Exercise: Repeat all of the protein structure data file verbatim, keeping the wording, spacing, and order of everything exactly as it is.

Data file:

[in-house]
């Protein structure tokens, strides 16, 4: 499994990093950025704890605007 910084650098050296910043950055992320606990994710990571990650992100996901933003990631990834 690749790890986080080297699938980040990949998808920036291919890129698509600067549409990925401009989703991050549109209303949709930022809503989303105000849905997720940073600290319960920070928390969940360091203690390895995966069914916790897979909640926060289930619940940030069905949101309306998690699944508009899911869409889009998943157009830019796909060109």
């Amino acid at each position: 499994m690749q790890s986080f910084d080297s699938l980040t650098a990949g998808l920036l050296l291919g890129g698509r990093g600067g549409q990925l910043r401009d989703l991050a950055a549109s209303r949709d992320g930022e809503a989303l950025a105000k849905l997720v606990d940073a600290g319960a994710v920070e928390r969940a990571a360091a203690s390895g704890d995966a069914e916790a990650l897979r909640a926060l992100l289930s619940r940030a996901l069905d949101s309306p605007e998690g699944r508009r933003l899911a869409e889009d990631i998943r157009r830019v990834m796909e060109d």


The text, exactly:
[in-house]
């Protein structure tokens, strides 16, 4: 499994990093950025704890605007 910084650098050296910043950055992320606990994710990571990650992100996901933003990631990834 690749790890986080080297699938980040990949998808920036291919890129698509600067549409990925401009989703991050549109209303949709930022809503989303105000849905997720940073600290319960920070928390969940360091203690390895995966069914916790897979909640926060289930619940940030069905949101309306998690699944508009899911869409889009998943157009830019796909060109």
């Amino acid at each position: 499994m690749q790890s986080f910084d080297s699938l980040t650098a990949g998808l920036l050296l291919g890129g698509r990093g600067g549409q990925l910043r401009d989703l991050a950055a549109s209303r949709d992320g930022e809503a989303l950025a105000k849905l997720v606990d940073a600290g319960a994710v920070e928390r969940a990571a360091a203690s390895g704890d995966a069914e916790a990650l897979r909640a926060l992100l289930s619940r940030a996901l069905d949101s309306p605007e998690g699944r508009r933003l899911a869409e889009d990631i998943r157009r830019v990834m796909e060109d």